Louis Walsh is paid €500,000 by 'Sun' over false sex assault claim
X-Factor judge Louis Walsh has received an apology and €500,000 from the Sun newspaper at the High Court over an article concerning false claims that he had sexually assaulted a man in a Dublin nightclub.
Mr Walsh sued News Group Newspapers, publishers of the Sun, for defamation in an article arising from false allegations made by Leonard Watters (24).
Mr Watters, from Navan, Co Meath, was sentenced last January to six months’ imprisonment after pleading guilty to making two false reports to gardaí that Mr Walsh had groped him in a toilet in Dublin’s Krystle nightclub on April 9th, 2011.
Yesterday, Declan Doyle SC, for Mr Walsh, told president of the High Court Mr Justice Nicholas Kearns the defamation case had been settled.
Mr Walsh was in court to hear an apology read on behalf of the paper by Eoin McCullough SC, who said that, in its editions of June 23rd, 2011, the Sun reported Mr Walsh was being investigated in relation to an alleged sexual assault on Mr Watters.
It transpired that the allegation was false and the Sun fully accepted that the alleged assault did not take place and that Mr Walsh was “entirely innocent”, the statement said.
“The Sun unreservedly apologises to Mr Walsh for the distress caused to him as a result of this article,” the apology stated.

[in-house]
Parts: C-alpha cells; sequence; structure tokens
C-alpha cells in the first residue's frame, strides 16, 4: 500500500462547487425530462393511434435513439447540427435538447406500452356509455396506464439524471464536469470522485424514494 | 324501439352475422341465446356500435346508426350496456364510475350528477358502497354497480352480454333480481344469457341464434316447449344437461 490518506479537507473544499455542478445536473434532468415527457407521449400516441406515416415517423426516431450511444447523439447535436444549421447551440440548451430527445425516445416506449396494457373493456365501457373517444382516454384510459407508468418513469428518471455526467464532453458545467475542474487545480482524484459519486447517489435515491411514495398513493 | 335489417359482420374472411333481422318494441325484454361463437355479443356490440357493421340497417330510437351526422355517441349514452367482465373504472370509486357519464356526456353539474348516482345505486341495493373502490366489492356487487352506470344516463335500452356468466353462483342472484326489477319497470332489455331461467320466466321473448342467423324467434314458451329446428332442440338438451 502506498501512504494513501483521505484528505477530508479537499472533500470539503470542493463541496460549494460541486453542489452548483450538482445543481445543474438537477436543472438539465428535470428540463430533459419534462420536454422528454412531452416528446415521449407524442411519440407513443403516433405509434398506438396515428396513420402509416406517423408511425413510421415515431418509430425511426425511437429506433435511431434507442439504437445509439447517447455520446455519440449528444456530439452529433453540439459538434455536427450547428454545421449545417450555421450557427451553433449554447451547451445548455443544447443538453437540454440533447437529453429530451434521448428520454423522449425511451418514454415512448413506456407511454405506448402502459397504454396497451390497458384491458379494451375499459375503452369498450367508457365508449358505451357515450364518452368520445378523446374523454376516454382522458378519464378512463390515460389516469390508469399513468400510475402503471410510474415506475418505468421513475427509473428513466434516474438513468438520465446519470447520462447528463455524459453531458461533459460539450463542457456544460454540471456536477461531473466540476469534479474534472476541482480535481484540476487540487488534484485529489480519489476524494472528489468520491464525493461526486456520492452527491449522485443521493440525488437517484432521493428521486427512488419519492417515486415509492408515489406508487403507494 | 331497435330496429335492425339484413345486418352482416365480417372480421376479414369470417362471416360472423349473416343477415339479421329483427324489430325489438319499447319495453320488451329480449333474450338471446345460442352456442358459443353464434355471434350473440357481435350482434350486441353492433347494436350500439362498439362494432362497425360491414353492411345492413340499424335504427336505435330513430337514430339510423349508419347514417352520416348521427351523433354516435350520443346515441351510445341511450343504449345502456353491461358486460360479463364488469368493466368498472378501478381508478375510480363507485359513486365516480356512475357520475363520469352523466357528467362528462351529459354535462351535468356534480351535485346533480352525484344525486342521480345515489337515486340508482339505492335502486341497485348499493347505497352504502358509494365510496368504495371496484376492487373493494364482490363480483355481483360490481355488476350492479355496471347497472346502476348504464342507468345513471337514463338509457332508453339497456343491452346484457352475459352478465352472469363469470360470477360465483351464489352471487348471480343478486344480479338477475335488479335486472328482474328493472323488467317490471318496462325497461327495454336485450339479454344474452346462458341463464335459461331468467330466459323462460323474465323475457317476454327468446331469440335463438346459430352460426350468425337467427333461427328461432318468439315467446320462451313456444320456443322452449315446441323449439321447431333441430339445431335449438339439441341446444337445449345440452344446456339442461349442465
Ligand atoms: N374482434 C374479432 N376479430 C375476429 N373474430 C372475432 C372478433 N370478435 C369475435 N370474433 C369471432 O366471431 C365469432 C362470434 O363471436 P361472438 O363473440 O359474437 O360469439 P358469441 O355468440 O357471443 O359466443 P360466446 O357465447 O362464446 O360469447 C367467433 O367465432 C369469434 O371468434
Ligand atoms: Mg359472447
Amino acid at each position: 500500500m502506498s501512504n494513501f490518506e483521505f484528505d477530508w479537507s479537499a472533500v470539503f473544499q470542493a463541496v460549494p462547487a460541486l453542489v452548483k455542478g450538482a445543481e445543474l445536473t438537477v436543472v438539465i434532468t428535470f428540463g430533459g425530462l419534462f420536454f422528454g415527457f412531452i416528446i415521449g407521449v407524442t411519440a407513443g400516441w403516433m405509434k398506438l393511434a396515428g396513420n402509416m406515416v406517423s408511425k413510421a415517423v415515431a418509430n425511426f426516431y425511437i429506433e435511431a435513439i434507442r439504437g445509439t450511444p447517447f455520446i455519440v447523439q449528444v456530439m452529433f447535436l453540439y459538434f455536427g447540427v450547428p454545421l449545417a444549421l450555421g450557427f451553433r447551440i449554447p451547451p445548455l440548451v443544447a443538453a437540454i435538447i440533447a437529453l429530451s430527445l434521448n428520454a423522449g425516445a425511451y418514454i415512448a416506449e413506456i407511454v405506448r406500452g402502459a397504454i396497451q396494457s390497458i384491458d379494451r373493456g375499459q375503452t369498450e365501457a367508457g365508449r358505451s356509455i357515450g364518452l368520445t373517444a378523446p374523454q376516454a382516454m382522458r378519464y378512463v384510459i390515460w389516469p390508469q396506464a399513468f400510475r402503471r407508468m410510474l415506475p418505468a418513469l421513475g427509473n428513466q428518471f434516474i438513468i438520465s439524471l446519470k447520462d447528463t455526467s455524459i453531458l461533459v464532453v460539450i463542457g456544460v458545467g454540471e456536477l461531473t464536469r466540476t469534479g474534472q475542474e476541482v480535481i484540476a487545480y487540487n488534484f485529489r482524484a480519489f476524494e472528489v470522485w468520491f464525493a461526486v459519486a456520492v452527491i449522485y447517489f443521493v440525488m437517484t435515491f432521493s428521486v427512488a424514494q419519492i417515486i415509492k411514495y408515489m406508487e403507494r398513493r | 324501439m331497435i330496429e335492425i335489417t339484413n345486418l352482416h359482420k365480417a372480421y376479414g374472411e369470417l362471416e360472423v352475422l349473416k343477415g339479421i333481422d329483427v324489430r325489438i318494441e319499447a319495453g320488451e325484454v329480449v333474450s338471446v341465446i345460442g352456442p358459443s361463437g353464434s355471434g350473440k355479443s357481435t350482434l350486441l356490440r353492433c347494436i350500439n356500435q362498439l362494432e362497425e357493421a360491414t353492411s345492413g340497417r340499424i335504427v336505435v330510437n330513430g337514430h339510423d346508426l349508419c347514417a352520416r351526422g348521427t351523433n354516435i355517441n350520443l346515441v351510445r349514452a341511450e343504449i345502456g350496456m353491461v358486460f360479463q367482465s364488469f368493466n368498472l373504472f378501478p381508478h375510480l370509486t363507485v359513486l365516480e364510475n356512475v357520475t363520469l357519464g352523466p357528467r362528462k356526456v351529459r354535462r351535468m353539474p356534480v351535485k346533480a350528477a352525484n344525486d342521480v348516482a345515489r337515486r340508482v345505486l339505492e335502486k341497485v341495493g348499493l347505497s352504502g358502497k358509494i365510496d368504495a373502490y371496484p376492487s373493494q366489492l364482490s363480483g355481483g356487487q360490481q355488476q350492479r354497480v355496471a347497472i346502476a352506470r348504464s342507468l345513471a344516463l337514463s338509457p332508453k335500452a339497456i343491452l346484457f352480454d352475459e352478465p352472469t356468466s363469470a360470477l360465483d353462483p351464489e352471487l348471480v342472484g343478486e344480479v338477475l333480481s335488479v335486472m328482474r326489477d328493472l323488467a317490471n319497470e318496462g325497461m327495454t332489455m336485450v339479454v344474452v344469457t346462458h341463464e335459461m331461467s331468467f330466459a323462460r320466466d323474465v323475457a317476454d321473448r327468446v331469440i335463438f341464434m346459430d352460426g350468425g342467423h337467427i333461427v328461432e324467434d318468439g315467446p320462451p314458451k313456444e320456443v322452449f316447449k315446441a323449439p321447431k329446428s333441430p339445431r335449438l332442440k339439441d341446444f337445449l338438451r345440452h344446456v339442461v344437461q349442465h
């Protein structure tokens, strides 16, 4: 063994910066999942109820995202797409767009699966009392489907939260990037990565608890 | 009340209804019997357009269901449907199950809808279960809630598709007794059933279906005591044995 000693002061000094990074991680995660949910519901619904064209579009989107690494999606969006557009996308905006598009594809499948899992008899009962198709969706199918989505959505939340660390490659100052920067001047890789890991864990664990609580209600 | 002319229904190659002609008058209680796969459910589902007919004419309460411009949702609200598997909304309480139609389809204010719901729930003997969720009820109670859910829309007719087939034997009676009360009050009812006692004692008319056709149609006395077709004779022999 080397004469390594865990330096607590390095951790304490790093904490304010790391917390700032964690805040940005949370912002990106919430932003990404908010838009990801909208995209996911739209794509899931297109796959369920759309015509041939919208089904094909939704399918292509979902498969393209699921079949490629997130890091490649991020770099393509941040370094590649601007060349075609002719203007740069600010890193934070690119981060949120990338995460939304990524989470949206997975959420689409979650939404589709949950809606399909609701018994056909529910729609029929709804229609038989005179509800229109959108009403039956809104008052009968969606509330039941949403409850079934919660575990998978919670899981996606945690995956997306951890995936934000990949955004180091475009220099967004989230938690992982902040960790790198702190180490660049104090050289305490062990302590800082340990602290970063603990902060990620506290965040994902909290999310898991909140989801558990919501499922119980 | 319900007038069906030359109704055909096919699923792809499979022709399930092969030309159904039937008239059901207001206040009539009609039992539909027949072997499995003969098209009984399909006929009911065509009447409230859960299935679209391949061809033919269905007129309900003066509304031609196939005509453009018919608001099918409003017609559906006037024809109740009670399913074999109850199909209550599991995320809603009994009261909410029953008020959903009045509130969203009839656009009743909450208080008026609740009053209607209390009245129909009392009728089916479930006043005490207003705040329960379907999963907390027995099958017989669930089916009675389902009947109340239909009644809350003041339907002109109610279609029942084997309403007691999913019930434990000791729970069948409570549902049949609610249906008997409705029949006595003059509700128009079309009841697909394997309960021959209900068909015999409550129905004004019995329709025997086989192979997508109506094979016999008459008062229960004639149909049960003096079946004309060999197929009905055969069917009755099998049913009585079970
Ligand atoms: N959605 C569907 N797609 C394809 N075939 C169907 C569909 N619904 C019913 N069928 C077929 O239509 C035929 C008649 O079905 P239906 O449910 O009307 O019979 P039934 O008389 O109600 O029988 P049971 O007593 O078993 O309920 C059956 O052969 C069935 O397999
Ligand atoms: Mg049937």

Afterwards, Mr Walsh’s solicitor, Paul Tweed, said the Sun had agreed to pay Mr Walsh €500,000 in damages, plus costs.
An emotional Mr Walsh said he was “very relieved” and would not have wished what had happened to him on his worst enemy.
“This has had a terrible effect on me,” he told reporters. “It was all lies.” While he was “very satisfied with this total vindication for me”, he remained “very angry at the treatment I received at the hands of the Sun”. While no amount of money would compensate him for what he had gone through, he was really glad to have achieved “this decisive and categoric outcome”, he added.
He had the utmost respect and time for most journalists, with whom he had always enjoyed a good relationship, he added.
“I am therefore absolutely gutted and traumatised that these allegations against me should have been published, particularly as I had made it clear at the time there was not one iota of truth in it. And I was totally bewildered as to who would have made up this story.”
Mr Tweed said the case was “a prime example” of the serious damage that could be inflicted on an individual, whether or not they were well known, by the publication of allegations that could “circumnavigate the globe in a matter of seconds”.
The serious consequences of worldwide dissemination online of a defamatory story was “a fundamental problem” which he hoped publication of the Leveson report in Britain (on the role of the press and police in a phone-hacking scandal) would address, he said.
“We are not trying to gag the press or stop investigations, but if there was a strong body that we could have rung ... to get them to stop the story for 24 hours, we could have provided proof that Louis wasn’t even in the place at the time and all this would have been avoided,” he said.
In his action, Mr Walsh alleged that on June 15th, 2011, Mr Watters met Sun journalist Joanne McElgunn in a Navan hotel. During the course of a dinner, she offered to pay him a sum of money if he agreed to make a complaint to gardaí “about being assaulted” in the toilet.
That same day, McElgunn allegedly travelled to Pearse Street Garda station in Dublin so that the complaint could be made, it was claimed.